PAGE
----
The areas around Buckinghamshire where the most XL Bullies live have been revealed by new data.

Owners must have a certificate of exemption for their restricted dog after law changes came into force from January 31.

Figures on approved applications by postcode, obtained by The Spectator, showed there are 36 Xl Bullies living in the Aylesbury, Bedgrove, Elm Farm, Queens Park, Southcourt, Walton, Walton Court (HP21) area.

The HP13 are of Wycombe had the most number of XL bullies living with 37 registered. 

13 XL Bullies are currently living in High Wycombe, Flackwell Heath, Handy Cross, Hedsor, Loudwater, Penn, Tylers Green, Wooburn, Wooburn Green, Wooburn Moor (HP10) ranking it the 1322nd highest neighbourhood in the country.

HP12, including High Wycombe and Booker, also had the most around Buckinghamshire (16), while 11 are living in HP14 across Beacon's Bottom, Bledlow Ridge, Bolter End, Bradenham, Cadmore End, Hughenden Valley, Ibstone, Lane End, Naphill, Northend, Stokenchurch, The City, Upper North Dean and West Wycombe.

There were 29 approved applications in the Aston Clinton area (HP14), compared to 14 in Bisham, Little Marlow, Lower Woodend, Buckinghamshire, Marlow, Marlow Bottom, Medmenham.

In April, a man was banned from owning dogs after three pocket bullies in his care were found acting dangerously out-of-control in Quainton.

At High Wycombe Magistrates' Court on April 8, Alex Milenkovic pleaded guilty to charges of being in charge of dangerously out-of-control dogs and owning dogs that were caught worrying farm animals.

Milenkovic, 30, from Quainton, was handed a disqualification order banning him from keeping dogs for two years.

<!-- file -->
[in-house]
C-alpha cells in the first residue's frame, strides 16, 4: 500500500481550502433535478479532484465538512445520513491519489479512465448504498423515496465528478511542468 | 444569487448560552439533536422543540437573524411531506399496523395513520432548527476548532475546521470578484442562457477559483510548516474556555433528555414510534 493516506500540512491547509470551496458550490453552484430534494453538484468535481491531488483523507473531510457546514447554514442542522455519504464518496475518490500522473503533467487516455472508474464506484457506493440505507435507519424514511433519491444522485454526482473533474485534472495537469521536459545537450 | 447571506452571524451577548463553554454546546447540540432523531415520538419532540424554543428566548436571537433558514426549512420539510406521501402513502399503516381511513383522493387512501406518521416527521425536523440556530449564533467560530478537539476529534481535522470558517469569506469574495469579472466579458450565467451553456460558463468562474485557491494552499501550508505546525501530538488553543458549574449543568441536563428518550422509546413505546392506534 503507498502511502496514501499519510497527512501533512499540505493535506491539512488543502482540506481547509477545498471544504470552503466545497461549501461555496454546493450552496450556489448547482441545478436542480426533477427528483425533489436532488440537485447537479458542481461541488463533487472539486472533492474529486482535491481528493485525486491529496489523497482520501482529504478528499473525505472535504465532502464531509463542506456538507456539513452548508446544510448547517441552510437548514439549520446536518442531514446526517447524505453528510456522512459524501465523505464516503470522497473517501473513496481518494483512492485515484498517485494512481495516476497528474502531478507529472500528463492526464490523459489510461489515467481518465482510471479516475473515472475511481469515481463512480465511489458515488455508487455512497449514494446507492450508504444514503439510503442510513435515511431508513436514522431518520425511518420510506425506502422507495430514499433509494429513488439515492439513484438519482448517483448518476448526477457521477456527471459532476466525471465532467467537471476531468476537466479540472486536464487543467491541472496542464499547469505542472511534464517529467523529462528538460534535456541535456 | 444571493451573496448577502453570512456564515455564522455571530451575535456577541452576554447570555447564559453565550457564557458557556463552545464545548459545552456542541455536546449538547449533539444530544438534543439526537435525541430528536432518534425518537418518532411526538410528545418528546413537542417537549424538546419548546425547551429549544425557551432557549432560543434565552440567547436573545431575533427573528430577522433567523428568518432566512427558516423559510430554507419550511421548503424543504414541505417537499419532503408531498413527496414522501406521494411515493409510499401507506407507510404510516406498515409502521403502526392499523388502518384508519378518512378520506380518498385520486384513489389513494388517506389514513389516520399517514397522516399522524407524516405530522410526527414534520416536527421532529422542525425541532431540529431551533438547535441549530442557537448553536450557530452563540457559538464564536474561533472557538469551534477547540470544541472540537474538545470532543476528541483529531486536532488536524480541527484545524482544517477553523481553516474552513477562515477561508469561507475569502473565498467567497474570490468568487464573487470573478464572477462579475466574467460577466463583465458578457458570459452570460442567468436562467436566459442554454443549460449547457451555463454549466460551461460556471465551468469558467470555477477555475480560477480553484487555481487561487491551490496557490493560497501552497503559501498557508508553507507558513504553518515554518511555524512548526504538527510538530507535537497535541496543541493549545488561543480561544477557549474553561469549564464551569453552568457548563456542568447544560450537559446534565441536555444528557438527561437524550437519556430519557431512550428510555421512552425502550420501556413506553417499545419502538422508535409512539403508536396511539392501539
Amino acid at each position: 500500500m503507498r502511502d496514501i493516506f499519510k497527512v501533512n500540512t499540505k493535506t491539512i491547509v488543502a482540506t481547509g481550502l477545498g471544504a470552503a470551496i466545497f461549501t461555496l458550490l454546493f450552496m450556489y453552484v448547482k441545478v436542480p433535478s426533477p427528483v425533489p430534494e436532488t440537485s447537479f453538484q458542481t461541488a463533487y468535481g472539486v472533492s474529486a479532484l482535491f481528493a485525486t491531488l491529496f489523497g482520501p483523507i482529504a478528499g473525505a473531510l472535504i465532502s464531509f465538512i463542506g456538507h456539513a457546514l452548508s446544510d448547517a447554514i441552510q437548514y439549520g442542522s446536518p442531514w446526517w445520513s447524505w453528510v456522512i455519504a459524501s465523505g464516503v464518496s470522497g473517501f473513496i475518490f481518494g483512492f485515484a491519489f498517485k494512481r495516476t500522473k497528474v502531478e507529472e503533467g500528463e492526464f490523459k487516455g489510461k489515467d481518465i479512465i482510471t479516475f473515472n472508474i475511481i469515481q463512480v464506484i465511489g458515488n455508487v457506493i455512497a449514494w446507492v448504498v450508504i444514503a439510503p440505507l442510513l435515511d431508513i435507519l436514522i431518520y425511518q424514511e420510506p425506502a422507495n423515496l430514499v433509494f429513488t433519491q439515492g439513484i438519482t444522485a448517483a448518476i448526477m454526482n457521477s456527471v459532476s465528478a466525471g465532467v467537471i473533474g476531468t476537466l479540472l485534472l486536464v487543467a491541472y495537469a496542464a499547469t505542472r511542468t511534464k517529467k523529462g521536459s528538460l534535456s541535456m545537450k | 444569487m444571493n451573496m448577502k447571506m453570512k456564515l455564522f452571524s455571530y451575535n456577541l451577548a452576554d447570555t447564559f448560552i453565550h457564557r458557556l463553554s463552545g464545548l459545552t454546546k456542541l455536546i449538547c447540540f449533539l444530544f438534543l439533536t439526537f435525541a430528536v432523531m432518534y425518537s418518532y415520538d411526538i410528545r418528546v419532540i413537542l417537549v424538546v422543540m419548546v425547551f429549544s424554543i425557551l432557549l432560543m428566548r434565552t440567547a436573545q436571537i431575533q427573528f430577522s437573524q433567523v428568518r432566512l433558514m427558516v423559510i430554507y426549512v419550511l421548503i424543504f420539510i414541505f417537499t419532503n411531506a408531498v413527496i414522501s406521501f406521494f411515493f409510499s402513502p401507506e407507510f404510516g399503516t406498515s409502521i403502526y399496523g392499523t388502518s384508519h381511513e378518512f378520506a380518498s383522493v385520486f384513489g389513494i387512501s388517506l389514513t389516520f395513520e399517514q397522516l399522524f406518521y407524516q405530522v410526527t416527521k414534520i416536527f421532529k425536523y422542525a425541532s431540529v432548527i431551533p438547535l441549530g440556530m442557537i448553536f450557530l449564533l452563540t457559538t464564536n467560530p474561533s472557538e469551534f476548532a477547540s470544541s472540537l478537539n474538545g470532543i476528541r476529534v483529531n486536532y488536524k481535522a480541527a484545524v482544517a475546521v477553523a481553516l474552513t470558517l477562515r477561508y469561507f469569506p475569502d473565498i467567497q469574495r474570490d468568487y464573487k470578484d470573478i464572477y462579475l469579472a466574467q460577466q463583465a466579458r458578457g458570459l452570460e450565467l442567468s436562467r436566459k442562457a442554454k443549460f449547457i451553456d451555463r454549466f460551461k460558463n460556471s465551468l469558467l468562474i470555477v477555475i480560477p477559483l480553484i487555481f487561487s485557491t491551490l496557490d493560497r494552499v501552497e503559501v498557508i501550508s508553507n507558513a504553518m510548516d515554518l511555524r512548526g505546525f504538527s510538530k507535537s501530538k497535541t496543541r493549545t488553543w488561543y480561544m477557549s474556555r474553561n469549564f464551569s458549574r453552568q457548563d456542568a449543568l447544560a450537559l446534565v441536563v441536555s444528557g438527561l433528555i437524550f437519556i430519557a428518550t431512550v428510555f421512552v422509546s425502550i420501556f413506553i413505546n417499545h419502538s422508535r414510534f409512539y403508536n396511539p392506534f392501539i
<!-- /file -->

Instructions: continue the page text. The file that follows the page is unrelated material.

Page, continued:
In addition, he was ordered to pay £1,200 in compensation, following an incident on February 19. Three pocket bullies owned by the defendant were found running amok in Quainton.

What is an American XL bully?

An XL bully is the largest kind of American bully dog.

The UK government published guidance to help identify XL bullies, external which are not recognised as a specific breed.

They are described as large dogs "with a muscular body and blocky head, suggesting great strength and power for [their] size".

Male XL dogs stand from 20in (51cm) high at the shoulder, with female XLs only slightly smaller.

Dogs are considered XLs if they meet the minimum height and a substantial number of other characteristics.

How dangerous are XL bullies and how many dog attacks are there?

According to the latest figures from the Office for National Statistics, external, there were 16 deaths as a result of dog attacks in the first nine months of 2023, compared to six in the whole of 2022.

However, official figures do not break down the number of attacks or deaths by type of dog.

When it announced the XL bully ban for England and Wales in late 2023, the government said the breed had been "disproportionately involved" in deaths recorded since 2021.

In several cases, XL bullies are known to have killed their owners, including a London woman in her 50s named locally as Angeline Mahal, in May.